Portability is a process in which any unused estate tax exemption can be transferred from the deceased spouse to the surviving spouse, according to a recent article from Ag Web, “Use Portability to Avoid a Potential Multi-Million Dollar Estate Mistake.”
What portability helps the surviving spouse to achieve is to put their assets in the best position to be transferred upon their death, to the next generation, with little or no estate taxes being owed.
In 2023, each spouse has a $12.92 million exemption from federal gift and estate taxes, but this high amount is set to drop about $6.6 million per person in 2026. Electing portability now will lock in the high exemption if a spouse dies before December 31, 2025, when the high exemption level ends.
The portability election does not happen automatically, and its critical to take this action, even if all assets were jointly owned and no taxes are owed when the first spouse dies. To elect portability, the surviving spouse must file form 706 Federal Estate Tax Return with the IRS.
Many financial advisors may not believe electing portability is necessary. However, it is. One estate planning attorney advises financial advisors and CPAs to obtain a written document affirming their decision from surviving spouses, if they decline to elect portability.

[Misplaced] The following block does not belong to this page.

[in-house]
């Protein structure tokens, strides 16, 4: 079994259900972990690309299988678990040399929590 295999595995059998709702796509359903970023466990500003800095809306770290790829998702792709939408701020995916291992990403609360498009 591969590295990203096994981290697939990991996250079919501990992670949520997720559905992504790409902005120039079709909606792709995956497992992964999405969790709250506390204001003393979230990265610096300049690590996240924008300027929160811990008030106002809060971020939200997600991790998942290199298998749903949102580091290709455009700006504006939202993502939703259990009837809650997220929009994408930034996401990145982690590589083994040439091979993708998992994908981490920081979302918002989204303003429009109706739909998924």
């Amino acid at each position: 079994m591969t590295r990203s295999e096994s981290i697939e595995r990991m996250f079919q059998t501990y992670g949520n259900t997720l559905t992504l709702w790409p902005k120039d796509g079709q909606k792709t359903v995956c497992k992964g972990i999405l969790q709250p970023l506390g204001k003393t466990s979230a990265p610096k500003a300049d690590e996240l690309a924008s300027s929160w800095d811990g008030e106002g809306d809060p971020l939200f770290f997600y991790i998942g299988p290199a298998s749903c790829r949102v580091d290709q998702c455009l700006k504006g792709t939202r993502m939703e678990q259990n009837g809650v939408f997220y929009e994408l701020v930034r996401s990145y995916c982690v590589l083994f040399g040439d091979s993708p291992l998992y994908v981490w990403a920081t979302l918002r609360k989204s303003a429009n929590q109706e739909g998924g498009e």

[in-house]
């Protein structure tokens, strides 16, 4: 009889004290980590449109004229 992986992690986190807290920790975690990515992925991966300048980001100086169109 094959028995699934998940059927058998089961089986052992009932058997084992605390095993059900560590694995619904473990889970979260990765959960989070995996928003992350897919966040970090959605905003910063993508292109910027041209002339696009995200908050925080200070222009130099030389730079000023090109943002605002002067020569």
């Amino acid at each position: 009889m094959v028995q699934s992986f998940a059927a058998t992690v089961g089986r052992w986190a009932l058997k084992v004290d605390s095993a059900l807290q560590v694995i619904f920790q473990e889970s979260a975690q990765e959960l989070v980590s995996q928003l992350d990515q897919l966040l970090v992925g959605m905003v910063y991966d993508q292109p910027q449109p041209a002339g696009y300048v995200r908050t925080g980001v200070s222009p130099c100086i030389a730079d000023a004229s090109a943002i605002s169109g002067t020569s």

Portability is relatively recent to married farming couples. This is why many people in the agricultural sector may not be aware of it. An estate planning attorney can help the surviving spouse to file a Form 706. The value of assets may be estimated to the nearest quarter million dollars of value at the first spouse’s death.
Form 706 must be submitted to the IRS within nine months of the first spouses’ death. The deadline can be extended with the use of Form 4768 for an additional six months. However, if the surviving spouse misses the initial deadlines for filing, they can still elect portability up to five years from the date of their spouse’s death, by invoking “Relief under Revenue Procedure 2022-32.”
There were so many applications for extensions made to the IRS that in 2022, the change was made to give surviving spouses more flexibility in applying for portability.
This is a detail to be discussed with your estate planning attorney when preparing or reviewing your estate plan.
Reference: Ag Web (Jan. 30, 2023) “Use Portability to Avoid a Potential Multi-Million Dollar Estate Mistake.”